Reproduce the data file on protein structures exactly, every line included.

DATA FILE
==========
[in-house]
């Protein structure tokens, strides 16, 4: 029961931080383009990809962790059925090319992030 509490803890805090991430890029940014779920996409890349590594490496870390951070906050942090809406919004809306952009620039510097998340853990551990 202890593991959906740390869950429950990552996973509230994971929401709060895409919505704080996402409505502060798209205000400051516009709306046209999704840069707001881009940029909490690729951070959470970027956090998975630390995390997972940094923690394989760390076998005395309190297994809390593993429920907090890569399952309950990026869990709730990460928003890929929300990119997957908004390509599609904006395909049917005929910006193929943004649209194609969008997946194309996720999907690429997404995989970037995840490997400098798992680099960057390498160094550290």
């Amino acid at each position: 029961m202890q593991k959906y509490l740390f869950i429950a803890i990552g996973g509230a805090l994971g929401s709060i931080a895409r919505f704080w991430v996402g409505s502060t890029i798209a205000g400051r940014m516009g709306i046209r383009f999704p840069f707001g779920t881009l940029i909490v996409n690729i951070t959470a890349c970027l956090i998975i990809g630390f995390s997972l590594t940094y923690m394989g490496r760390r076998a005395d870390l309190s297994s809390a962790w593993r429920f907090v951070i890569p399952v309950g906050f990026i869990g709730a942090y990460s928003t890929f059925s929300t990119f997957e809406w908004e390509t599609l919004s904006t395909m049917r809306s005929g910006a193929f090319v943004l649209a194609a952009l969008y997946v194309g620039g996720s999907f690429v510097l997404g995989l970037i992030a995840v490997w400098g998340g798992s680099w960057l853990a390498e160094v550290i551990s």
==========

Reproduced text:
[in-house]
């Protein structure tokens, strides 16, 4: 029961931080383009990809962790059925090319992030 509490803890805090991430890029940014779920996409890349590594490496870390951070906050942090809406919004809306952009620039510097998340853990551990 202890593991959906740390869950429950990552996973509230994971929401709060895409919505704080996402409505502060798209205000400051516009709306046209999704840069707001881009940029909490690729951070959470970027956090998975630390995390997972940094923690394989760390076998005395309190297994809390593993429920907090890569399952309950990026869990709730990460928003890929929300990119997957908004390509599609904006395909049917005929910006193929943004649209194609969008997946194309996720999907690429997404995989970037995840490997400098798992680099960057390498160094550290």
């Amino acid at each position: 029961m202890q593991k959906y509490l740390f869950i429950a803890i990552g996973g509230a805090l994971g929401s709060i931080a895409r919505f704080w991430v996402g409505s502060t890029i798209a205000g400051r940014m516009g709306i046209r383009f999704p840069f707001g779920t881009l940029i909490v996409n690729i951070t959470a890349c970027l956090i998975i990809g630390f995390s997972l590594t940094y923690m394989g490496r760390r076998a005395d870390l309190s297994s809390a962790w593993r429920f907090v951070i890569p399952v309950g906050f990026i869990g709730a942090y990460s928003t890929f059925s929300t990119f997957e809406w908004e390509t599609l919004s904006t395909m049917r809306s005929g910006a193929f090319v943004l649209a194609a952009l969008y997946v194309g620039g996720s999907f690429v510097l997404g995989l970037i992030a995840v490997w400098g998340g798992s680099w960057l853990a390498e160094v550290i551990s």